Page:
So I got the following questions from a high school English teacher this morning, and I thought, for fun, I’d put the answers here for you to enjoy. Here (slightly abridged) is what the teacher wrote, and my answers:
I’ve turned my classroom into a video game to increase student engagement. In my gamified classroom, the villain is experimenting with/on the Higgs field. Your article on what would happen if the Higgs field was turned off answered a lot of my questions, but … I was hoping you could answer a couple of questions for me. I am sure these questions probably don’t have “real” answers, and are completely ridiculous, but I’d love to hear from you.
1. I’ve gathered from your site, and others like it, that turning off the Higgs field and making particles mass-less isn’t possible.
- That’s correct. The Higgs field‘s non-zero average value is held in place by interactions of the field with itself and with other fields, and it takes an enormous amount of energy to change it. That’s reflected in the fact that the Higgs particle (i.e. Higgs boson) has a large mass compared to the particles that predominantly make up ordinary matter: electrons and up and down quarks. Even to turn off the Higgs field for an instant in your classroom alone would require taking all the energy of a supernova (the largest type of explosion we regularly observe in the universe, in which a big star blows itself to pieces), and focusing it into that one room. On top of that, it’s not enough just to have the energy; you have to find a way to make it do what you want, and that would be extremely difficult to achieve in this case. But let’s ignore that complication; we’ve got plenty of problems already.
If it were, how might my villain try to do that? What he shoot it the field with protons, or smash two Higgs bosons together? How would one try to turn off a field?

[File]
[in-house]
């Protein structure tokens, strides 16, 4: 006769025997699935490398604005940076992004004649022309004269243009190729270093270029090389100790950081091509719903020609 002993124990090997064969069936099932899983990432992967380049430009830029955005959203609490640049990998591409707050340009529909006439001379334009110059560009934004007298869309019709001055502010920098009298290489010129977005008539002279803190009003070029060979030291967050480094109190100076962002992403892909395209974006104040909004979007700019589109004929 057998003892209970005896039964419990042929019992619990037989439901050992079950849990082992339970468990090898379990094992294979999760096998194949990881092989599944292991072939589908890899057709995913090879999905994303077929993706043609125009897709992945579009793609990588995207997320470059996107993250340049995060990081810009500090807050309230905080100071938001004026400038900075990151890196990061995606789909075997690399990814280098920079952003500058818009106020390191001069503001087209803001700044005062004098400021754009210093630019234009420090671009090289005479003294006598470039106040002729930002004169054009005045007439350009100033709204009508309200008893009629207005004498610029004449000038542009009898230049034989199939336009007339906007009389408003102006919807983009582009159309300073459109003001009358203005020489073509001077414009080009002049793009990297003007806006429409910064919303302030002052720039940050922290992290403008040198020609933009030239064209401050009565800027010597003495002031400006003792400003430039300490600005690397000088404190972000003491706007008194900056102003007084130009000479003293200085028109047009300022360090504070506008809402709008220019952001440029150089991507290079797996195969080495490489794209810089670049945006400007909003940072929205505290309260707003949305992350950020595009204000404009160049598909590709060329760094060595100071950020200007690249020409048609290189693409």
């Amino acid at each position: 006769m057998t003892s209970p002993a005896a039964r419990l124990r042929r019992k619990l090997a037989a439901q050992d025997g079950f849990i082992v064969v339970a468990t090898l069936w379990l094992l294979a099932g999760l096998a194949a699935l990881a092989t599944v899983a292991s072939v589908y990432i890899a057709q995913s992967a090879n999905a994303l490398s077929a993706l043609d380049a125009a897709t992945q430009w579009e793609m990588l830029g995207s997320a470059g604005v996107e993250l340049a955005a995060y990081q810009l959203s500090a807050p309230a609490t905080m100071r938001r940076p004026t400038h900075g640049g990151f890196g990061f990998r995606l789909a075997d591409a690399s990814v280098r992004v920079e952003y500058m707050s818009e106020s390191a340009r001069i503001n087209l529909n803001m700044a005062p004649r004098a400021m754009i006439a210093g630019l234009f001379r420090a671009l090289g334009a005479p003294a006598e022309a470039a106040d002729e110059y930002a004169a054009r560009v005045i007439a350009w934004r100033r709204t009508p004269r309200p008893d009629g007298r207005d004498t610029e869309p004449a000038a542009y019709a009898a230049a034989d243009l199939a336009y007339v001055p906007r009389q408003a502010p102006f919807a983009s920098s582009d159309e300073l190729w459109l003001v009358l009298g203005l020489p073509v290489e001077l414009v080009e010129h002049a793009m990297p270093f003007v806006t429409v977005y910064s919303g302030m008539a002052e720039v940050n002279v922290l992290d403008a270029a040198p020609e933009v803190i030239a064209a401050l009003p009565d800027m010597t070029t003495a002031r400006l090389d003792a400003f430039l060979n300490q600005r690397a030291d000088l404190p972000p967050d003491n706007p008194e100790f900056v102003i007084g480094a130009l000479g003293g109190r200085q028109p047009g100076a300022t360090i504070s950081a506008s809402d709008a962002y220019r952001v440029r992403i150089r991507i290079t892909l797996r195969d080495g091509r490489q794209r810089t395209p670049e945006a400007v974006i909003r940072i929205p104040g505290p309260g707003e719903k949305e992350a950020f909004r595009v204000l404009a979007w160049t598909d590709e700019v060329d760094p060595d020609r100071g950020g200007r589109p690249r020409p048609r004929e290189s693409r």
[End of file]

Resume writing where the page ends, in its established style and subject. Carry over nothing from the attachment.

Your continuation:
- Um, that’s a tough one. Shooting the field with protons, or smashing Higgs particles together, couldn’t change the Higgs field appreciably any more than shooting bullets into the sea, or smashing big ocean waves together, could boil away the oceans. [That’s not meant as a close analogy, but it gives the rough intuition.]
- Imagining something even semi-realistic is nigh impossible. To turn off the Higgs field across the entire earth and its vicinity would force our villain to get all the stars in our galaxy, and all of the galaxies anywhere nearby, to simultaneously explode, and to then direct their energy entirely to the earth. And then, that’s just enough to turn the Higgs field off for an instant. To turn it off and keep it off would require even more energy… Meanwhile, just the arrival of all that energy beamed at the earth would vaporize the planet even before the Higgs field turned off!
- Perhaps your villain has discovered that the universe was built by and is controlled by a supercomputer, itself created by a species of intelligent creatures that lives in a different universe; and your villain has hacked into the computer and has figured out how to use it to turn off the Higgs field without needing to gather any energy at all. Unbelievable as this scenario is, at least it allows you to imagine evading the known laws of physics without apology. Anything that I can think of that obeys those laws seems just as crazy!
2. In your article you said a world with no Higgs field would be uninhabitable. If it were, in theory, what would a world with no Higgs field be like? Would people float away? Get turned inside out? Would we all be crushed? I want to paint a picture of what would happen to the world if the villain were successful in turning off the Higgs field while we were on Earth.